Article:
yes i've BEEN to midori but only the one in Sherman Oaks which is two blocks from my office. And I'd rather go to namako which isn't walking distance. Perhaps the studio city one is better - i haven't been. is it better than ralph's? questionable as far as i can tell - the fish is very fresh at ralph's. I didn't think midori was great shakes. Your idea certainly has its supporters and i don't think it's hurt by someone with a different point of view. You make a good argument. I hope that if the OP goes, the OP enjoys it. If not, I hope the OP will not give up on sushi

                                          i'd rather go to taste of india if i'm in that mall. nice lunch special. decent tandoor.

                                      2. re: Diana

                                        i think your suggestion makes absolutely perfect sense.
                                        when i first started eating sushi, i couldn't really tell the difference between good sushi and great sushi. truly, that type of discernment takes some time to develop.
                                        by starting at midori, the op will have the opportunity to figure out what types of sushi they prefer before spending a fortune.
                                        excellent idea

                                        1. re: westsidegal

                                          I can see the logic in principle, but I see no problem in jumping into something better - some sophistication is needed but it's not rocket science. Somewhat of an allegory but I think personally applicable in my eyes, I started out SCUBA diving in Fiji once I became certified. People warned me that I should go to other places first - So Cal, Mexico, or Hawaii. These folks who had already been diving a while claimed that I wouldn't be able to appreciate Fiji's majesty as I was a beginner who would be too focused on just trying to breathe correctly and deal with all the things I'd just learned in class. Well, I did my homework on Fiji's underwater environment, reviewed what I'd learned in the SCUBA cert process, and literally dived into some of the best underwater scenery in the world. And yes, I did enjoy it, appreciate it, and did it numerous times after that. The great things about Fiji diving are not only to do with the quality of the dive sites, but also to do with the attentive nature of the dive guides, the small size of the dive groups, and warmth of the people there in general. To me, these qualities carry over well to places like Kiriko, where the quality of the food, the attentive nature of Ken-san, the size of the place, and the intimacy of smaller quality places seem to offer.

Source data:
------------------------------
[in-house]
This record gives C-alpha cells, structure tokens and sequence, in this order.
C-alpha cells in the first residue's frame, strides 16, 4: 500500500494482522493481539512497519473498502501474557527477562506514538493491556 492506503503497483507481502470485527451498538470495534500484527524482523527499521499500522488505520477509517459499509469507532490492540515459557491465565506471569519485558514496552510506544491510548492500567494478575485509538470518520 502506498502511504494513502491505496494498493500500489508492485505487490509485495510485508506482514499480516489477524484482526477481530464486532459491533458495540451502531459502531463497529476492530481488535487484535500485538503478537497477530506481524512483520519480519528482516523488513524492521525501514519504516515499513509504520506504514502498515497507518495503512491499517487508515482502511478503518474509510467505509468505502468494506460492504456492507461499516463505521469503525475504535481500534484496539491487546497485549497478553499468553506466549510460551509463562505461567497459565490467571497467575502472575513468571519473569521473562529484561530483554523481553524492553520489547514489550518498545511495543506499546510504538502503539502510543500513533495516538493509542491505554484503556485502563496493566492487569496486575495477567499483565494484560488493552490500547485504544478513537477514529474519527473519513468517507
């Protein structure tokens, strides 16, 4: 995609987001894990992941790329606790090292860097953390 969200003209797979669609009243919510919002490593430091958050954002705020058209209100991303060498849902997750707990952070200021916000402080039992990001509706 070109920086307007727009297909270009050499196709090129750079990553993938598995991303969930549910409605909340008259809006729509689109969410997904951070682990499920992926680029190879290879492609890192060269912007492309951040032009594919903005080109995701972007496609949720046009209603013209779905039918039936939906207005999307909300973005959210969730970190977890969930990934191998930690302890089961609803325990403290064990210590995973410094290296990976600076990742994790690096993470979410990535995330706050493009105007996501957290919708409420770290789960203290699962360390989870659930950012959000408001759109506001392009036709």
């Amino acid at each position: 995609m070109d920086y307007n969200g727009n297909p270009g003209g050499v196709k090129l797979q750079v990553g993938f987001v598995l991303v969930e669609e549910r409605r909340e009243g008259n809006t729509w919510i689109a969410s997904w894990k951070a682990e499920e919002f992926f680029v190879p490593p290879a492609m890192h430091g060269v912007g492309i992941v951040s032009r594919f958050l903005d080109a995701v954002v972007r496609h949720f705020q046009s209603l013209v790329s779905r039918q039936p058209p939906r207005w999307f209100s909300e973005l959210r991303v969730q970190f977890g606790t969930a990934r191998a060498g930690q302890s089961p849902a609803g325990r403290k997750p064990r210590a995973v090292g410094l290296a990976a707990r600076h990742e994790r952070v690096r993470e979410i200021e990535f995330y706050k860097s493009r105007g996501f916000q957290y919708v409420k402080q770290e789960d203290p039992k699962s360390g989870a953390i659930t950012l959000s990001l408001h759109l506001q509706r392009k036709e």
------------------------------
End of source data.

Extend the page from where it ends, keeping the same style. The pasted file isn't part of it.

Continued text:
And because I know how great diving is in Fiji, especially relative to most other places in the world, I have no desire to spend my money, effort, or time traveling to and diving in water closer to home (tried several times but these closer places have no zing for me) albeit it would be cheaper. I think if the OP does a little homework, gets familiar with the culture of sushi/sashimi, the itamae, etc., the first experience to be had will be fantastic. Who knows - like me with my diving, the OP may set a higher bar for what might become his or her passion...

                                      3. If west side includes west hollywood, then go to Ajisai, on Palm street right off of Santa Monica.

                                        Get a seat at the bar and ask Shoei-san for the basic sushi dinner. The sushi is excellent, the chef is extraordinarily gentle and friendly, and you can get a full sushi course for $20. Ajisai is the best neighborhood sushi place I've ever been to.